Action Zones 

Great Yarmouth Street Pastors on the beat

 by Louise Lyle, Park Baptist Church


spastor2First of all, may I begin by stating that I’m a talker, not a writer, so forgive me if this doesn’t flow as well as it should. I first heard of the Street Pastors project while attending a BWCF meeting held at St Pauls in February 2009. Goodness! That’s a year ago. How time flies.  Street Pastors is an ecumenical group of people who care about the people of their town who are out and about on Friday or Saturday nights. I sought further information, and they invited me for an interview. Having been accepted, I went for 4 weekly training sessions and was on the streets of Norwich (because the Great Yarmouth team had not been set up then) by April
I don’t consider myself a superwoman or even super-spiritual. What we do is with God’s grace. So what does a Street Pastor do? Here’s a short description of what we do every weekend: The evening always begins with prayer and communion around 9.30 pm and the team splits into two – the Prayers who stay behind, and the Walkers who go out onto the streets (“Innies” and “Outies”). The two sections are in constant communication by phone. I should add here that if there no Prayers then the Walkers don’t go out, as we consider prayer vital to our mission
The Walkers go out around 10pm in a group of four, with at least one woman. We walk and pray about the streets and we chat to door staff, people we meet, and we keep an eye out for homeless and vulnerable people. If we can, we give out sweets and chocolates, hot drinks, flip-flops (in cases where the girls can’t walk in their high heels), insulating blankets, bottles of water, and sometimes information cards for organisations such as drug support agencies
We return to base after approximately three hours for some food and rest, and then go out again until we are not needed anymore, which is normally about 3-4am.   As already stated, we let the “Innies” know what is happening by phone, tell them what the atmosphere is like and what they can pray for. This helps their prayers to flow and almost certainly keeps them awake during their night on duty!
The Great Yarmouth team started on the August Bank Holiday weekend last year and has now got to the position of going out on the last two Saturdays of each month because we haven’t yet had enough volunteers for full monthly coverage. However, April is the exception because of Easter and the Fair coming to town, so we are going out on the first 2 weekends as well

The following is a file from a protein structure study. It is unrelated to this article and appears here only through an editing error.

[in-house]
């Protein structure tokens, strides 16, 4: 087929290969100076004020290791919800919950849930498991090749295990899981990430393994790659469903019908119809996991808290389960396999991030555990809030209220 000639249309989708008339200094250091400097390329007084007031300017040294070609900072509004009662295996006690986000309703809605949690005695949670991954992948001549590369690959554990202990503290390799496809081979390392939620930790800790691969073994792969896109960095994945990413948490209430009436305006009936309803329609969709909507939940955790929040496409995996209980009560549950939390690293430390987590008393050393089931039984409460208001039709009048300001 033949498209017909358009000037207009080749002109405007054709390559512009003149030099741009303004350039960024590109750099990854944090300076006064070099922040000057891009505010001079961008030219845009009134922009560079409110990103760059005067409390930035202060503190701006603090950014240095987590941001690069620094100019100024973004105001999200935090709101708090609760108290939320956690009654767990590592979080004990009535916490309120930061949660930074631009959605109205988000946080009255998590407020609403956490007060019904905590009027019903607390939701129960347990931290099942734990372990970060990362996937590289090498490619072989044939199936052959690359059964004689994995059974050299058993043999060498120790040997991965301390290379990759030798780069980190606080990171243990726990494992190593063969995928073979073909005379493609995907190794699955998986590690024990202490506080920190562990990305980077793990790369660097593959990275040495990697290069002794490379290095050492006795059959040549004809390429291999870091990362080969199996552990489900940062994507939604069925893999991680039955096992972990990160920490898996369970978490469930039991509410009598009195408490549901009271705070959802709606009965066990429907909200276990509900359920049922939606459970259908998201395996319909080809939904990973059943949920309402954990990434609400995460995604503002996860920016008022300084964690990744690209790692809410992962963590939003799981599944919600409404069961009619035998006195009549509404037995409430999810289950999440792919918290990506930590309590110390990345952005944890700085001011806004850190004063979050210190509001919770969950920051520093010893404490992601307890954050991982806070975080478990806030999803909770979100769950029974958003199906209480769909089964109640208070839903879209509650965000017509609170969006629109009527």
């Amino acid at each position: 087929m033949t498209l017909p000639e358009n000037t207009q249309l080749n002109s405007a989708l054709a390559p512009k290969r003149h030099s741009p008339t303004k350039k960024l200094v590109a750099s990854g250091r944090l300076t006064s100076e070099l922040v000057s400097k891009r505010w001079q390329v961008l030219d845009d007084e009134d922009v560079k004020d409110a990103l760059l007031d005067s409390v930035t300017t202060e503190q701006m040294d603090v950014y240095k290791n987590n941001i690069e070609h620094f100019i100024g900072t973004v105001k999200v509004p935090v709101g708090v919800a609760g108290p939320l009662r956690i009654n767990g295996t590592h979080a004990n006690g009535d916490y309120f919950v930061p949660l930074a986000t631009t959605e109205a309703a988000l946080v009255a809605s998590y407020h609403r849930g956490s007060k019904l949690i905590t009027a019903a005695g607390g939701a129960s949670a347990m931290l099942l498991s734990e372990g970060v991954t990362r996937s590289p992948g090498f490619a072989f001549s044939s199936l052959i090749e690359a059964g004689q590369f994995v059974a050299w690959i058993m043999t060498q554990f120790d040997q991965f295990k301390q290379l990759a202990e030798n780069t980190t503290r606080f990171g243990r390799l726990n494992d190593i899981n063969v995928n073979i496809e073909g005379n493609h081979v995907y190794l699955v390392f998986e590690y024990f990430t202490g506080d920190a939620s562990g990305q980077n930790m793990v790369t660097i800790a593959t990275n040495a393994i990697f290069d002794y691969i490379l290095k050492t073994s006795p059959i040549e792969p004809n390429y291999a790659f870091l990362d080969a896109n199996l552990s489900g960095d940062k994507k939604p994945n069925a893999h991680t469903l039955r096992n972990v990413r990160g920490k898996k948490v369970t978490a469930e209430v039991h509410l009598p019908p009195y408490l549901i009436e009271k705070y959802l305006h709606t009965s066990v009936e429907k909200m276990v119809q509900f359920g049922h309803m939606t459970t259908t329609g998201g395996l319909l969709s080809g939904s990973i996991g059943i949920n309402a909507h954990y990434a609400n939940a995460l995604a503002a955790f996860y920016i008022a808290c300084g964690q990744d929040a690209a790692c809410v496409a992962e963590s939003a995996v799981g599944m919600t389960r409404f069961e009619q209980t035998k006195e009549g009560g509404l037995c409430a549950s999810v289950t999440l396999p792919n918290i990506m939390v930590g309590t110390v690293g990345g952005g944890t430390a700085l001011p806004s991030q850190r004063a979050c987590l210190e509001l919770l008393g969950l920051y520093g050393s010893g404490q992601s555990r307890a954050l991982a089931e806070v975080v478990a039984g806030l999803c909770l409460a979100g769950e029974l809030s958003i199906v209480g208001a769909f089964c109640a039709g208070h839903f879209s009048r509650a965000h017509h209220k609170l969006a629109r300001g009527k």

We all come from different churches and we use Park Baptist Church as a base as it is central in the town. The reaction from the police, the door staff and the people we meet on the streets is very positive, and we spend time listening and talking to those who want or need to talk to someone, often because we are strangers showing compassion. An example of this witness was a conversation I had in January with a woman whom I encountered as we walked from one club to another. I had my arm around her to help steady her because it was icy and she was in high heels (and not much clothing!). By showing her compassion by keeping her warm and safe she opened up about how, at the old people’s home where she worked she was upset by some of her favourite residents dying and she wanted to talk about her feelings; this led her to talk about her own mortality and I asked her about her personal faith. She admitted that she used to go to church and I encouraged her to go back there. She said she would. When I left her I prayed and asked the Prayers to pray that she would remember this conversation and would indeed go back to church. Who knows what can happen when such seeds are sown in His name?
If you feel that God is calling you to be a Street Pastor (either an “Innie” or an “Outie”), may I encourage you to contact your church leader who can give you further information, or phone Norfolk Street Pastors on 01603 340017